Belgium

Arrival

You might think that after living in Japan, moving to Brussels would be like coming home. You'd be wrong. I don't have any friends or family here, and no one says "g'day" for a start. And the differences go deeper than that. How could they not, here on the other side of the world? I arrived in mid November following a panic of visa applications. My company in Japan had taken me off the payroll, but the company in Belgium couldn't put me on unless I'd worked more than half the month there, which meant that I had to be in the office from the 16th. Of course I landed on the 15th, and then let out the breath that I'd been holding for six weeks. Speaking of salary, that's something that's not at all like home. Here, they pay on a 13.92 month year which I find even more bizarre than the 18.1 month year of Japan. Someone should show these countries a calendar. Then again, someone should get their hands on the Japanese calendar and show it to the Aussie employers. Holidays are pretty cool here too. We get 25 days of standard leave. Five full weeks! But that's not all. They work us a bit extra each day, then add all the extra minutes up for a total of 6 days. The company chooses when to use three of those - they're pretty nice about it, choosing days that turn a public holiday on Tuesday into a 4-day weekend when they can - and the other three are left to our discretion. Even better than that, due to a paradox in the leave laws in the two countries, I got a year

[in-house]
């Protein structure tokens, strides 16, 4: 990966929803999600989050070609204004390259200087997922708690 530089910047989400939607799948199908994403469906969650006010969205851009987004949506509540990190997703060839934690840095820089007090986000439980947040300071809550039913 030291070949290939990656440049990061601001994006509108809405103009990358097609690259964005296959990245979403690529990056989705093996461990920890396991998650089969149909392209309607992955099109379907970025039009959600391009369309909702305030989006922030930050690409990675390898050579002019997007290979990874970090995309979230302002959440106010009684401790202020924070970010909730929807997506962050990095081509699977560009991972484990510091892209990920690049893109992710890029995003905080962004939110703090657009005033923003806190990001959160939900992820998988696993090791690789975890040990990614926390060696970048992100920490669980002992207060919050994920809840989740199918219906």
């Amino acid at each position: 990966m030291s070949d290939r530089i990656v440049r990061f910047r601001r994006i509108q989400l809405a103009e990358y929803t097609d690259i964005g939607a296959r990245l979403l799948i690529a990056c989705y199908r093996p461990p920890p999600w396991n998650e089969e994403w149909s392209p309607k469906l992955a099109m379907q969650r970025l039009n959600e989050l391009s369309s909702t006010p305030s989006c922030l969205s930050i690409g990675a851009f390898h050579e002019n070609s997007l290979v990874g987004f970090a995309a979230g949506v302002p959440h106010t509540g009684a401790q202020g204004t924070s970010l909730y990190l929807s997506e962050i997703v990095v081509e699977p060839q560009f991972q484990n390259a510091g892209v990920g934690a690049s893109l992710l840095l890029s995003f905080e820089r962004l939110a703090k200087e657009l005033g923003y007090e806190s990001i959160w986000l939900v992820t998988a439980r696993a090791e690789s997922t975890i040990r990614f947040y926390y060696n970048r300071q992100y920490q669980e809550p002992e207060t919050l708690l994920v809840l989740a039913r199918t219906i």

By |May 16th, 2002|Categories: Belgium|0 Comments